The Nokia 6500 Classic is one of two handsets in Nokia's 6500 series. Like its brother, the 6500 Slide, the Classic sports an elegant look, quad-band GSM/EDGE and dual-band UMTS support, and the latest version of Nokia's S40 user interface. It is a sharp looking, thin bar handset that can turn a few heads as well as keep its owner's personal music soundtrack playing in the background.
At only 89g (3.1oz) in weight and measuring 110mm x 45mm x 10mm (4.3" 1.8" x .4") in size, the Nokia 6500 Classic is quite a compact little candy bar handset. The Classic's design, reserved and elegant, makes use of simple lines and curved surfaces.
The 6500 Classic's 16 million color display may only be 2" in size, but its QVGA resolution makes for some very sharp looking images. The display is also brighter than that found on the 6500 Slide, and is also quite readable even in harsh sunlight conditions.
The small d-pad on the Classic works quite well thanks to its easy to find and raised silver edge that surrounds a large central select button. The two softkeys and the red and green call control keys are also small, but work well. The alphanumeric keypad takes some getting used to, though. The raised silver bars on the keypad separate very small keys. The silver bars can not be pressed, but act as guides for the pad of the fingertip. You can use a fingernail to press the hard and somewhat stiff keys, but most people will find that a fingertip works best. All of the keys and buttons are backlighted well.
Apart from the camera, flash, and speaker on the back of the 6500 Classic, there is little else to talk about. The phone's design is that simple. Charging and USB data connections are handled by the covered micro-USB connector on the top of the device. A small hole on the bottom allows access to the microphone. That's it. The curved sides of the 6500 Classic have no volume or camera shutter keys. Volume is controlled by using the d-pad.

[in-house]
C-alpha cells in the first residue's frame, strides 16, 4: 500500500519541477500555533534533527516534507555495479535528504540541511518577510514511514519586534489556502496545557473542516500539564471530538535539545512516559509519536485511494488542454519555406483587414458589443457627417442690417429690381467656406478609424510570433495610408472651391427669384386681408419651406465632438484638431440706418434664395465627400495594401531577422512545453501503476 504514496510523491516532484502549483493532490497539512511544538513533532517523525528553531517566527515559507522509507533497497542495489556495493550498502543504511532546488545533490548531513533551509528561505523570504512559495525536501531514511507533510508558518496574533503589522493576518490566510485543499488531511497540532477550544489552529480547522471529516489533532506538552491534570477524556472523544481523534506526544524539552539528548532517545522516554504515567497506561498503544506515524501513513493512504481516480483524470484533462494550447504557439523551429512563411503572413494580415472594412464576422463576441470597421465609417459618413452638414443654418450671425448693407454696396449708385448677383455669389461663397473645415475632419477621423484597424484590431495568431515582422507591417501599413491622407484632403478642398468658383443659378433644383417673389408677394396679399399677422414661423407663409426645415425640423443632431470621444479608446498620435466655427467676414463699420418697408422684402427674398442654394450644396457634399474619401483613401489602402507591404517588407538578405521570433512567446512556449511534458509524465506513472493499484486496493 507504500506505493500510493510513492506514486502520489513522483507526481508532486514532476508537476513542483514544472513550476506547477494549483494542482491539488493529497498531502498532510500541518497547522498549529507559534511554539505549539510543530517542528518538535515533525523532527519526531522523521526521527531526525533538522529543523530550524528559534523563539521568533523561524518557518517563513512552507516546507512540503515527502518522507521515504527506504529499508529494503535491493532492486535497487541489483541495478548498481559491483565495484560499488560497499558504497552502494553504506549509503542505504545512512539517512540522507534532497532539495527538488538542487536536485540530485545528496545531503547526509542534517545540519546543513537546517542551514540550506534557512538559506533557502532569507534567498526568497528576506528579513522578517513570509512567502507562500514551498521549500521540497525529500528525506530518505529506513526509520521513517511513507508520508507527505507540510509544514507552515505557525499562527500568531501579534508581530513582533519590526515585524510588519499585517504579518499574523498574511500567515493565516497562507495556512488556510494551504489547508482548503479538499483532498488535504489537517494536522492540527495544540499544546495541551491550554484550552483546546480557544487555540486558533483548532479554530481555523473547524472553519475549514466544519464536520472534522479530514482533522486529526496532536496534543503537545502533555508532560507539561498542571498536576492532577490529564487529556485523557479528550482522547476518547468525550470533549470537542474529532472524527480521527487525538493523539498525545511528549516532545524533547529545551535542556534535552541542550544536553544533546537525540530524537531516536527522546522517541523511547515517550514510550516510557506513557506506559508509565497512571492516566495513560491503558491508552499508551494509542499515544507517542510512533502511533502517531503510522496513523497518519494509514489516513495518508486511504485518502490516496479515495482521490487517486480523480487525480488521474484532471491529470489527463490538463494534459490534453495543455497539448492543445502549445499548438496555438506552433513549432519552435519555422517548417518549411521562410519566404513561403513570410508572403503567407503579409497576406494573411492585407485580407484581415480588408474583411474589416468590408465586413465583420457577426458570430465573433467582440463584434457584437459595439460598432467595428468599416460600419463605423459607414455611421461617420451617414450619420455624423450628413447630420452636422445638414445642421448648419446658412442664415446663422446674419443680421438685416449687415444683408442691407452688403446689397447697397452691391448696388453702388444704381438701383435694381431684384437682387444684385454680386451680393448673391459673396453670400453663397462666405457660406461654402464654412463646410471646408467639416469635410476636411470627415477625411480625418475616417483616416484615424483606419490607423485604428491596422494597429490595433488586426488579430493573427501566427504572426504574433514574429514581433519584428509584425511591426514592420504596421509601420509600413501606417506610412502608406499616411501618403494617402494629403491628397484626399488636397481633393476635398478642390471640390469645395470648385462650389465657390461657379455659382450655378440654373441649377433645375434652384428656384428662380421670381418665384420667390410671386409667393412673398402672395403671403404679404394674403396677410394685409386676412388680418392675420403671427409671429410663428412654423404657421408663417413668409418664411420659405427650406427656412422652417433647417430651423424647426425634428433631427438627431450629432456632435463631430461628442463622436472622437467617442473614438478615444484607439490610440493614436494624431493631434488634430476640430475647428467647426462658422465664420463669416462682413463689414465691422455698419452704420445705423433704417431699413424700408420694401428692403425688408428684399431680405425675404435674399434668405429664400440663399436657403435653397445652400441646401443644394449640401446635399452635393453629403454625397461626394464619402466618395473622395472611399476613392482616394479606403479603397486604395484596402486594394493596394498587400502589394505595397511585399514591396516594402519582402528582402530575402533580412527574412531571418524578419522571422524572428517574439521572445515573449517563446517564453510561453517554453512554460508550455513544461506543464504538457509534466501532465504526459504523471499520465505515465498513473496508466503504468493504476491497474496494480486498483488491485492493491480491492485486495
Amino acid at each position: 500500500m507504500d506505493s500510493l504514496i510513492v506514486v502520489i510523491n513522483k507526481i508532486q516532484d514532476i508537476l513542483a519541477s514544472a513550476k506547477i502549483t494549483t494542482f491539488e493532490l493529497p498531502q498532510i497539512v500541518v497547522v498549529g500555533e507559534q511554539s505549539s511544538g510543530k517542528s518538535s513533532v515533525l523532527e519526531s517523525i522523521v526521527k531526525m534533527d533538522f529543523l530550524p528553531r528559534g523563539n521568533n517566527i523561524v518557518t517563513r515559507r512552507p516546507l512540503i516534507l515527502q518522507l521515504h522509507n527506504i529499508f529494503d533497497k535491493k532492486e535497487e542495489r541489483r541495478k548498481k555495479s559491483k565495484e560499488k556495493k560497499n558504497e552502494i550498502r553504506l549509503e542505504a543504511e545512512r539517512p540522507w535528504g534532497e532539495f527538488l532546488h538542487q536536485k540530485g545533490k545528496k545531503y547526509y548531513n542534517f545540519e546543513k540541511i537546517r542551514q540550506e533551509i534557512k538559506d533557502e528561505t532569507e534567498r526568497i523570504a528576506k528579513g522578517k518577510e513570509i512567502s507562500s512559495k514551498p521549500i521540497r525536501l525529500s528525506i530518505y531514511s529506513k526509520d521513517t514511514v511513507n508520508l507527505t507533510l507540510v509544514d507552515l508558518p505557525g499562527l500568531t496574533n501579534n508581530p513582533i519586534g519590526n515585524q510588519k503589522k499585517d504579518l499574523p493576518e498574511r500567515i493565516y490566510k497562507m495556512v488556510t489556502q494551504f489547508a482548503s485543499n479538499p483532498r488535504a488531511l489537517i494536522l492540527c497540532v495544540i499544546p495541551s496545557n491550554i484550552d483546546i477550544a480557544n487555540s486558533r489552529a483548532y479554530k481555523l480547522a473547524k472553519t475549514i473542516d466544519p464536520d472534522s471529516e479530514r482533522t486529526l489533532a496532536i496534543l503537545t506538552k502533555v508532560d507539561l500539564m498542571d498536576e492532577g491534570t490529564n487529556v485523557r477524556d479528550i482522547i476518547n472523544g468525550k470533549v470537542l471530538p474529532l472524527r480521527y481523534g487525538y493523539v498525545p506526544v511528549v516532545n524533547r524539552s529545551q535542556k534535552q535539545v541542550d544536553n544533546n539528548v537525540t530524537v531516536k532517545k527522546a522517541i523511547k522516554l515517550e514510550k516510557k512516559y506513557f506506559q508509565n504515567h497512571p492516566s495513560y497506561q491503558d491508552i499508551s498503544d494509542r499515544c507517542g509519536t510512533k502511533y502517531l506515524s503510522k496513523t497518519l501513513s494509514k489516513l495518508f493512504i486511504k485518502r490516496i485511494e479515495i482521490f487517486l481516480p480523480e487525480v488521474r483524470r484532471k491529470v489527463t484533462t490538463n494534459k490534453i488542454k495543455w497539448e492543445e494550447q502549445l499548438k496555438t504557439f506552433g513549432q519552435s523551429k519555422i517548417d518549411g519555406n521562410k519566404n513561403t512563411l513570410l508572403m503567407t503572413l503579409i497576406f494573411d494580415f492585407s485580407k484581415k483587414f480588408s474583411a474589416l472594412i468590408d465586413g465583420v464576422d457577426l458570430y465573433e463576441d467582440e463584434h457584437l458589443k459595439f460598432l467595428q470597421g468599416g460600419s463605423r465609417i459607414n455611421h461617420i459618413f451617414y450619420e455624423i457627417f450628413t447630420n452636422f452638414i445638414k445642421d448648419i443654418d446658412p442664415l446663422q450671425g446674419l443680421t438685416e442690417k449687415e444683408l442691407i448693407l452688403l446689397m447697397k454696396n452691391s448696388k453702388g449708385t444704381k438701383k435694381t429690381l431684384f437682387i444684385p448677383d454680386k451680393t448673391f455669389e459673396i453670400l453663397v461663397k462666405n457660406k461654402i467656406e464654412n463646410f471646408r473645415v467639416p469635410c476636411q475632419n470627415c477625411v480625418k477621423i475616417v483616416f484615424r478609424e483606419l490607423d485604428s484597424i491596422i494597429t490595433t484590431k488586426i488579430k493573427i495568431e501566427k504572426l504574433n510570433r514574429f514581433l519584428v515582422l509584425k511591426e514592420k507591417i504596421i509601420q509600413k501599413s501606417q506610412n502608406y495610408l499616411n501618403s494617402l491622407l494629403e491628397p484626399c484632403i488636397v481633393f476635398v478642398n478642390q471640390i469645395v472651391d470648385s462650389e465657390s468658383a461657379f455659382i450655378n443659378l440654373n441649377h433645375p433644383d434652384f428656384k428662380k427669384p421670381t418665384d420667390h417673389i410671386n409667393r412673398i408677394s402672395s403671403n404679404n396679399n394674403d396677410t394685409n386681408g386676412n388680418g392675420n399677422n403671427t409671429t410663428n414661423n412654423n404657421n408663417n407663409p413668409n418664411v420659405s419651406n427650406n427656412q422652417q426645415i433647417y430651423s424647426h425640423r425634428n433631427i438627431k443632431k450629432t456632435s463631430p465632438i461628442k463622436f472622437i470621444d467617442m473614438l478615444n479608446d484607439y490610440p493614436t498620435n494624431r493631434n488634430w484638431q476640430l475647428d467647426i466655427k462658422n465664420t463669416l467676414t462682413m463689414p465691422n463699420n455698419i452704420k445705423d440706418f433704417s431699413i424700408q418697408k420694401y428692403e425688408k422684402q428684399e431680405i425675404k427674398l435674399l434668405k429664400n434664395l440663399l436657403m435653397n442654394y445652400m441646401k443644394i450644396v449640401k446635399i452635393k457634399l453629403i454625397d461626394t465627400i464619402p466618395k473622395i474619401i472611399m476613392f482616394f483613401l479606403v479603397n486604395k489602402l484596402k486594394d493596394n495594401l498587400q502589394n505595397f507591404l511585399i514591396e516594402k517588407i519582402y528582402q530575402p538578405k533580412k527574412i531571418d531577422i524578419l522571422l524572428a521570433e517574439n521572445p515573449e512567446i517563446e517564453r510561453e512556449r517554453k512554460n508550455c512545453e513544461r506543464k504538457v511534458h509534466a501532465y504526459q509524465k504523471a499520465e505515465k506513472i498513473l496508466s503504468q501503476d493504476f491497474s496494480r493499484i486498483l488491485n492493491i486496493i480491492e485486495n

The most interesting physical aspect of the Classic to me is how solid it feels. This phone feels very, very sturdy. It feels like the kind of phone that you could open beer bottles with, or use to break through a car window in an emergency. In fact, when the bottom cover is slid off to expose the battery, the 6500 Classic's metal frame is easily seen. It is a tough little phone, and a pretty one at that.
Our Nokia 6500 Classic had some reception troubles. Its internal antenna appears to be somewhat weak, and in poor signal areas I had trouble initiating calls. The call audio quality, once connected, is very good, though. Better than any other phone I've tested in recent history, save for the Nokia 6500 Slide. The Classic appears to have the same audio qualities as the Slide, which should surprise no one. The speakerphone also provided good quality audio to both ends of the call, but lacked volume. Our 6500 Classic managed 4 hours and 5 minutes of talk time in our battery tests on T-Mobile's 1900MHz GSM network. That is 1.5 hours short of Nokia's estimated maximum of 5.5 hours. This is likely due to the poor performance put in by the Classic's antenna.
[Nokia has pointed out that, like the 6500 Slide, the 6500 Classic has been optimized for the 900 and 1800MHz European frequency bands, even though it supports all four GSM bands. With that in mind, our European readers might have less trouble with the device than we did. -editor]
The contacts system on the 6500 Classic is fairly complete in terms of data stored, and also offers a good multi-character search function. The interface might not be as pretty as those on some smartphones, but it gets the job done. The 6500 Classic has a very nice profiles system. All of the profiles can be heavily customized, and there is support for vibration alerts and even for timed profiles, which are great for business users and others that frequently change profiles (and often forget about it) for meetings and other appointments. With timed profiles, the phone reverts to the general profile after a designated time period has elapsed.
Speed dials are assigned from the contacts editor, and can be accessed by long pressing the associated keypad key.
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